Native Americans Captured on Film

Timothy Egan tells the story behind the most famous photographs in Native American history—and the driven, brilliant man who made them, Edward Curtis. In Short Nights of the Shadow Catcher is a portrait of the photographer and his Great Idea: to capture on film the continent’s original inhabitants before the old ways disappeared. Curtis took more than 40,000 photographs, preserved 10,000 audio recordings, and is credited with making the first narrative documentary film, creating a definitive archive of the American Indian.

A Piegan Dandy, 1900.
A Piegan Dandy, 1900.

Photograph by Edward Curtis.

( Photo credit: Northwestern University Library )
Chief Joseph of the Nez Perce, 1903.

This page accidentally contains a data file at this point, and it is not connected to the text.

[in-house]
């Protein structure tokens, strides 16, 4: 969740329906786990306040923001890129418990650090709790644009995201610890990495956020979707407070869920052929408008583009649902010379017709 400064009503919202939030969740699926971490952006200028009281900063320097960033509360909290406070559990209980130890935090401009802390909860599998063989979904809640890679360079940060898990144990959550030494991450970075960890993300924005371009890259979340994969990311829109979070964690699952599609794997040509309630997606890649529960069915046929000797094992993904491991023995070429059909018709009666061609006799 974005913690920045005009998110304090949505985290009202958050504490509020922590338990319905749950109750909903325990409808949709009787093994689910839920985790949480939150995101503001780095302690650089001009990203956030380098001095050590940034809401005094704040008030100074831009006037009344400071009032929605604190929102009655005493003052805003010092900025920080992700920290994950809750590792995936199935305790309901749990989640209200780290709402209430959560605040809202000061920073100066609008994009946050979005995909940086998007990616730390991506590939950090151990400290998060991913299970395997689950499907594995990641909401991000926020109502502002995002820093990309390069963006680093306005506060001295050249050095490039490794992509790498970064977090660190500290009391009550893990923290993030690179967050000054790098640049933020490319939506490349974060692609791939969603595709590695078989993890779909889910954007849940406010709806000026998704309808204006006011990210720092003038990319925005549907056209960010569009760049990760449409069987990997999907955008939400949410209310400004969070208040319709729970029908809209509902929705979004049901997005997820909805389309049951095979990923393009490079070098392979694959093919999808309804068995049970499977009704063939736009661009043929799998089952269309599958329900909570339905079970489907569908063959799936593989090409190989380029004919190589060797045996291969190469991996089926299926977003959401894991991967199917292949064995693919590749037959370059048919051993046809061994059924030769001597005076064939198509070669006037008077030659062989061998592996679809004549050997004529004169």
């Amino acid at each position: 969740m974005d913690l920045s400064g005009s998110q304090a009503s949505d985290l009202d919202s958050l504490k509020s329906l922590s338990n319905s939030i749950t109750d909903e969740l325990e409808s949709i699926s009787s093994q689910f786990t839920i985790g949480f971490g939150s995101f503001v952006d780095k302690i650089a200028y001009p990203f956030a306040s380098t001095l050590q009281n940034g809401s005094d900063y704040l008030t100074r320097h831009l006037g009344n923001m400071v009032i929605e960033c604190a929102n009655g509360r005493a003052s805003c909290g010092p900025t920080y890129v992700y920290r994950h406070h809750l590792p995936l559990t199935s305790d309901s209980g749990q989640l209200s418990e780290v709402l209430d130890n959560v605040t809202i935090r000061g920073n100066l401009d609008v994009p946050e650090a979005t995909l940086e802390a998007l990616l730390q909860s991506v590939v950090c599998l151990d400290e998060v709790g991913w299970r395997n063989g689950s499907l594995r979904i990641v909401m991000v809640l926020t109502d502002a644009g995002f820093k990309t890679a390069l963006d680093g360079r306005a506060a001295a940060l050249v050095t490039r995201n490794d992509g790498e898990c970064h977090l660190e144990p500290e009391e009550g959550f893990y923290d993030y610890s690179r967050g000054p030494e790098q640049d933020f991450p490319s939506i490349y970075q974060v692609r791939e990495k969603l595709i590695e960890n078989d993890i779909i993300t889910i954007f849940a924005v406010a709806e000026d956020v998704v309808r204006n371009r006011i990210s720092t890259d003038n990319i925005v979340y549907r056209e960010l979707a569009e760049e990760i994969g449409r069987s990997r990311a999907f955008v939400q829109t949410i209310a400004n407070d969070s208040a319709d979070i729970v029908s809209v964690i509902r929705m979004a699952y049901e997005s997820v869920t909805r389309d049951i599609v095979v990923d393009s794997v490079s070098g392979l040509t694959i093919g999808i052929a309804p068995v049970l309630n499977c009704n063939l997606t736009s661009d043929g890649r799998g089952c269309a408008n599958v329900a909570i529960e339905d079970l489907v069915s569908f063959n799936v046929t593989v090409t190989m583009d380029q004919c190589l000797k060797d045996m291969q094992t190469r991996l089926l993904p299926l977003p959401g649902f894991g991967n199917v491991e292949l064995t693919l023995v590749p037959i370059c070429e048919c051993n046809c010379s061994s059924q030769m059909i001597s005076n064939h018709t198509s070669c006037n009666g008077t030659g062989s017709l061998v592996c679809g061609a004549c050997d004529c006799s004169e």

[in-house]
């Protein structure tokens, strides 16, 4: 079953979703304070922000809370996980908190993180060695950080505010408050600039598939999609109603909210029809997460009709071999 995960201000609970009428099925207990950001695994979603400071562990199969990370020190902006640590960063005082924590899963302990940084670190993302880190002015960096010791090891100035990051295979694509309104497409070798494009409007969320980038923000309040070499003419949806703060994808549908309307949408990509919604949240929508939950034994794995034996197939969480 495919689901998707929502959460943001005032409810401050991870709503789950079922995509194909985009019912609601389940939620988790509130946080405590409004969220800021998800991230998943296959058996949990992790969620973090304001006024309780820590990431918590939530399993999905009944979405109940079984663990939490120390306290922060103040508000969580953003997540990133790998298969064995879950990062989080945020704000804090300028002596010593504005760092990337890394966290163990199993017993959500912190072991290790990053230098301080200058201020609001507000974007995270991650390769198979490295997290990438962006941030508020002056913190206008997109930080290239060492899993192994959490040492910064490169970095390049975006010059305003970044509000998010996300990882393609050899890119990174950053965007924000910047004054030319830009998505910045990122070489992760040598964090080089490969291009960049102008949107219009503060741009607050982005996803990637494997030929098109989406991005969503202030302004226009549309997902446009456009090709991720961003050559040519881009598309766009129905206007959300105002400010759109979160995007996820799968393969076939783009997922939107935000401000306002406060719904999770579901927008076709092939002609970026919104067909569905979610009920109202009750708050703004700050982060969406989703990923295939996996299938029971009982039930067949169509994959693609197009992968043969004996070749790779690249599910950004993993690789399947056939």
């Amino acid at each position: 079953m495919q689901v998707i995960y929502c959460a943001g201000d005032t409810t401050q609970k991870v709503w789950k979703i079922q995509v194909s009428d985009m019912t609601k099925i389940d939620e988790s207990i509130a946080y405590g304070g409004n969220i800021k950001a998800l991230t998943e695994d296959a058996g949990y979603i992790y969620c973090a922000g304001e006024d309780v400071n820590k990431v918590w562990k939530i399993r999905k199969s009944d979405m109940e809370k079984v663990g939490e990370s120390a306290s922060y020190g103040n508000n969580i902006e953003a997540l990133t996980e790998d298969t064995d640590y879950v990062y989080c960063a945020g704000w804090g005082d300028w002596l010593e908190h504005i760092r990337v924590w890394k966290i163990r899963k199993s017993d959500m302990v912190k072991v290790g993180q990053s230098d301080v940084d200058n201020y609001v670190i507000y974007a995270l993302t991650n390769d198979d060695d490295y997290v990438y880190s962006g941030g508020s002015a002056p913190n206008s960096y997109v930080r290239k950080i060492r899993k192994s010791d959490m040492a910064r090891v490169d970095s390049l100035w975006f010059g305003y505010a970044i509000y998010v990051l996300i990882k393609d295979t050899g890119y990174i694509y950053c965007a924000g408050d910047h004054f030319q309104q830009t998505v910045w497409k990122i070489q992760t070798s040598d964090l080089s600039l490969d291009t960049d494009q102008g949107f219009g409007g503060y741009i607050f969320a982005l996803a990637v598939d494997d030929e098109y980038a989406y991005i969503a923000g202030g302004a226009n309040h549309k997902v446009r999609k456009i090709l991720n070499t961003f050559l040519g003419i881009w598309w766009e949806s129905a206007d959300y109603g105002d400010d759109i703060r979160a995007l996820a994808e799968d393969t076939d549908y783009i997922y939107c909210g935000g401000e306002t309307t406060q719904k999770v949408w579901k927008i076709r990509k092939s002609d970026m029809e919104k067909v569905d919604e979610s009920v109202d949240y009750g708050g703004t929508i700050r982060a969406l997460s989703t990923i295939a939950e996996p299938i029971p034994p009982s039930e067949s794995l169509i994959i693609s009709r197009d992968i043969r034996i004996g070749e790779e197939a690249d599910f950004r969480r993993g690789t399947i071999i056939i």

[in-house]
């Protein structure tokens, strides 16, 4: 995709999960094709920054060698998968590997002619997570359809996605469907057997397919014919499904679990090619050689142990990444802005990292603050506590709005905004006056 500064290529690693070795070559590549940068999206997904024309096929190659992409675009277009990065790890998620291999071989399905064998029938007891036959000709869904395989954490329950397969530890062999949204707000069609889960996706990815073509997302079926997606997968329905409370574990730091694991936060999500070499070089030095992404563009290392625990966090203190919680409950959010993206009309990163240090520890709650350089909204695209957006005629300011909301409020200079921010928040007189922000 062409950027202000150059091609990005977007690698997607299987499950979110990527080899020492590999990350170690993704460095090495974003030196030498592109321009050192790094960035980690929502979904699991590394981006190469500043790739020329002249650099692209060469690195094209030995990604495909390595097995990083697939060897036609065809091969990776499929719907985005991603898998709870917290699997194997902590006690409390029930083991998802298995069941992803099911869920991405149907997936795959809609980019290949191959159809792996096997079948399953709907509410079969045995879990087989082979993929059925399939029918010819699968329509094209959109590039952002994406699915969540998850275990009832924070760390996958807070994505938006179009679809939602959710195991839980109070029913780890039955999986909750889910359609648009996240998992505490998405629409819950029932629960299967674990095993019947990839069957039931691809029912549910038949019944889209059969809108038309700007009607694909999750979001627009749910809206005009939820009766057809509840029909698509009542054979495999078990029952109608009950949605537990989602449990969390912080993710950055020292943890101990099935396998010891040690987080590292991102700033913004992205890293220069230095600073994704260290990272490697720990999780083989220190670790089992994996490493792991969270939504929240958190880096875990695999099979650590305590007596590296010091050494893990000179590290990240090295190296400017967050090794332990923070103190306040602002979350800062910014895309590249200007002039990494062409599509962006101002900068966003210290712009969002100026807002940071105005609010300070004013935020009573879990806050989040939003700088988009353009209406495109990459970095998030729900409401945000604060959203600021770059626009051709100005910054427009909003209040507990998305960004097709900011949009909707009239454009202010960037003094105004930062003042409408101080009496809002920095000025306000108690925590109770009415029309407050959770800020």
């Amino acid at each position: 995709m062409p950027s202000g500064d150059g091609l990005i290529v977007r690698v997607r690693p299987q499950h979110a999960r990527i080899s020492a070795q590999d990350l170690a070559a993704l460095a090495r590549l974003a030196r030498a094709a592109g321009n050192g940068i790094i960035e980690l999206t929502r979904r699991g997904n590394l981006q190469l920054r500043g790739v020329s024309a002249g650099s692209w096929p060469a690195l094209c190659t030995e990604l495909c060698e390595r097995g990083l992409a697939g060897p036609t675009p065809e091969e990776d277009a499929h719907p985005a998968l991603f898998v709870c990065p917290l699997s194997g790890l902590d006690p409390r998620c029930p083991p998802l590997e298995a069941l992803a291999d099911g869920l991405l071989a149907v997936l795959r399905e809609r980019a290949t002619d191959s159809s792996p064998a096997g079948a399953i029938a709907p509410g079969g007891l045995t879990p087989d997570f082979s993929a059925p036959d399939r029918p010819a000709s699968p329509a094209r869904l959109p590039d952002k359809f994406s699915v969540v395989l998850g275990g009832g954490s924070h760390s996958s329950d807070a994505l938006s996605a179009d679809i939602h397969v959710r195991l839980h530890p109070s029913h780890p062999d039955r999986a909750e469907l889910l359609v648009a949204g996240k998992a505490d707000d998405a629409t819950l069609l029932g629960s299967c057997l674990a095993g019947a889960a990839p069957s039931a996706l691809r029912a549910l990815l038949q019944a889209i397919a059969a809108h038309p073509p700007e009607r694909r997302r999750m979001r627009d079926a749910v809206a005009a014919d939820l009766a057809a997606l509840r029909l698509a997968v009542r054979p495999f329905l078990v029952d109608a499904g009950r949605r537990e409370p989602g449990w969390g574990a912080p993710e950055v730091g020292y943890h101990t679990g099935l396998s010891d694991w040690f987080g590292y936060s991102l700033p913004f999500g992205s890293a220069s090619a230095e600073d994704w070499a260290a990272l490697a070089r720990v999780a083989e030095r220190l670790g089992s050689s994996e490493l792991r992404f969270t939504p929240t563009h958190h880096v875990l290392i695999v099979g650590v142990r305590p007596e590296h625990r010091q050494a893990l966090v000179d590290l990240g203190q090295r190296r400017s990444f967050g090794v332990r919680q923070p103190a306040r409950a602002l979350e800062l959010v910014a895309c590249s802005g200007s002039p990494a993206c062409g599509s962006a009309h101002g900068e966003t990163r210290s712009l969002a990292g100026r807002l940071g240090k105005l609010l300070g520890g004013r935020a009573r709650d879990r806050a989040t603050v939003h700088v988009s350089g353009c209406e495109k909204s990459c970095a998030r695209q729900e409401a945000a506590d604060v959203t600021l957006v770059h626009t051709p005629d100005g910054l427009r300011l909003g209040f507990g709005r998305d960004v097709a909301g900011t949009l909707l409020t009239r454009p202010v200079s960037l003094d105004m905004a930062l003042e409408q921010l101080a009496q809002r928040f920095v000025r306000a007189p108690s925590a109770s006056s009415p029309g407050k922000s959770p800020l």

Chief Joseph of the Nez Perce, 1903.

Photograph by Edward Curtis.

( Photo credit: Charles Deering McCormick Library of Special Collections, Northwestern University )
The Fisherman-Wishham, 1910.
The Fisherman-Wishham, 1910.

Photograph by Edward Curtis.


( Photo credit: Library of Congress )
A Smoky Day at the Sugar Bowl – Hupa, 1923.
A Smoky Day at the Sugar Bowl – Hupa, 1923.

Photograph by Edward Curtis.

( Credit: Library of Congress )
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